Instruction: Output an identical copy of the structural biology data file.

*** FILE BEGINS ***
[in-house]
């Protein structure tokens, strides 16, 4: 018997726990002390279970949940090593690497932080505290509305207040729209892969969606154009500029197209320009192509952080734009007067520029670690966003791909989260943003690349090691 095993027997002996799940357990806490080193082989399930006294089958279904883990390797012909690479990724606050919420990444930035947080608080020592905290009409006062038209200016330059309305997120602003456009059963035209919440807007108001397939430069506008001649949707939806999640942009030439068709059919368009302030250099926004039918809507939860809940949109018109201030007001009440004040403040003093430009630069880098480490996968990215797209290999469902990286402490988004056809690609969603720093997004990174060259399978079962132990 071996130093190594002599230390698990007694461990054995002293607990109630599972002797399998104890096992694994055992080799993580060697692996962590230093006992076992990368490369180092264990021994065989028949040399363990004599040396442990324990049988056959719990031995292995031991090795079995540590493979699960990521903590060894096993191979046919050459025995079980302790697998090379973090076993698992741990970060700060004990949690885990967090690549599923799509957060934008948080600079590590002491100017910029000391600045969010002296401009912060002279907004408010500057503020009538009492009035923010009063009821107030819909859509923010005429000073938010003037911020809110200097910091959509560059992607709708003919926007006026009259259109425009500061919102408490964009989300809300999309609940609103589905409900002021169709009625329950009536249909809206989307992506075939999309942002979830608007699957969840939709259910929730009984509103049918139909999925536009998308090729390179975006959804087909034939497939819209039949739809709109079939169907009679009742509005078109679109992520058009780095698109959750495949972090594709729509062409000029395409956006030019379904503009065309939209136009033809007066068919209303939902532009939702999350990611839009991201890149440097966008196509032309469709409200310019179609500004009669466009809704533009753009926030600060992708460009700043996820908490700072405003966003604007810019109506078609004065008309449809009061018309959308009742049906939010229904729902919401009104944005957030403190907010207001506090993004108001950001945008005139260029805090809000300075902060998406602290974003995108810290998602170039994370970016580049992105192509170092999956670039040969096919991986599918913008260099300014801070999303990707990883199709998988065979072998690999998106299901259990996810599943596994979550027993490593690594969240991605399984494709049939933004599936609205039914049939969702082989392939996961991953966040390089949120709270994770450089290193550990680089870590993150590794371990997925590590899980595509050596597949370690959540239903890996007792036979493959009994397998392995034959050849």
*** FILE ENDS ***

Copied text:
[in-house]
């Protein structure tokens, strides 16, 4: 018997726990002390279970949940090593690497932080505290509305207040729209892969969606154009500029197209320009192509952080734009007067520029670690966003791909989260943003690349090691 095993027997002996799940357990806490080193082989399930006294089958279904883990390797012909690479990724606050919420990444930035947080608080020592905290009409006062038209200016330059309305997120602003456009059963035209919440807007108001397939430069506008001649949707939806999640942009030439068709059919368009302030250099926004039918809507939860809940949109018109201030007001009440004040403040003093430009630069880098480490996968990215797209290999469902990286402490988004056809690609969603720093997004990174060259399978079962132990 071996130093190594002599230390698990007694461990054995002293607990109630599972002797399998104890096992694994055992080799993580060697692996962590230093006992076992990368490369180092264990021994065989028949040399363990004599040396442990324990049988056959719990031995292995031991090795079995540590493979699960990521903590060894096993191979046919050459025995079980302790697998090379973090076993698992741990970060700060004990949690885990967090690549599923799509957060934008948080600079590590002491100017910029000391600045969010002296401009912060002279907004408010500057503020009538009492009035923010009063009821107030819909859509923010005429000073938010003037911020809110200097910091959509560059992607709708003919926007006026009259259109425009500061919102408490964009989300809300999309609940609103589905409900002021169709009625329950009536249909809206989307992506075939999309942002979830608007699957969840939709259910929730009984509103049918139909999925536009998308090729390179975006959804087909034939497939819209039949739809709109079939169907009679009742509005078109679109992520058009780095698109959750495949972090594709729509062409000029395409956006030019379904503009065309939209136009033809007066068919209303939902532009939702999350990611839009991201890149440097966008196509032309469709409200310019179609500004009669466009809704533009753009926030600060992708460009700043996820908490700072405003966003604007810019109506078609004065008309449809009061018309959308009742049906939010229904729902919401009104944005957030403190907010207001506090993004108001950001945008005139260029805090809000300075902060998406602290974003995108810290998602170039994370970016580049992105192509170092999956670039040969096919991986599918913008260099300014801070999303990707990883199709998988065979072998690999998106299901259990996810599943596994979550027993490593690594969240991605399984494709049939933004599936609205039914049939969702082989392939996961991953966040390089949120709270994770450089290193550990680089870590993150590794371990997925590590899980595509050596597949370690959540239903890996007792036979493959009994397998392995034959050849």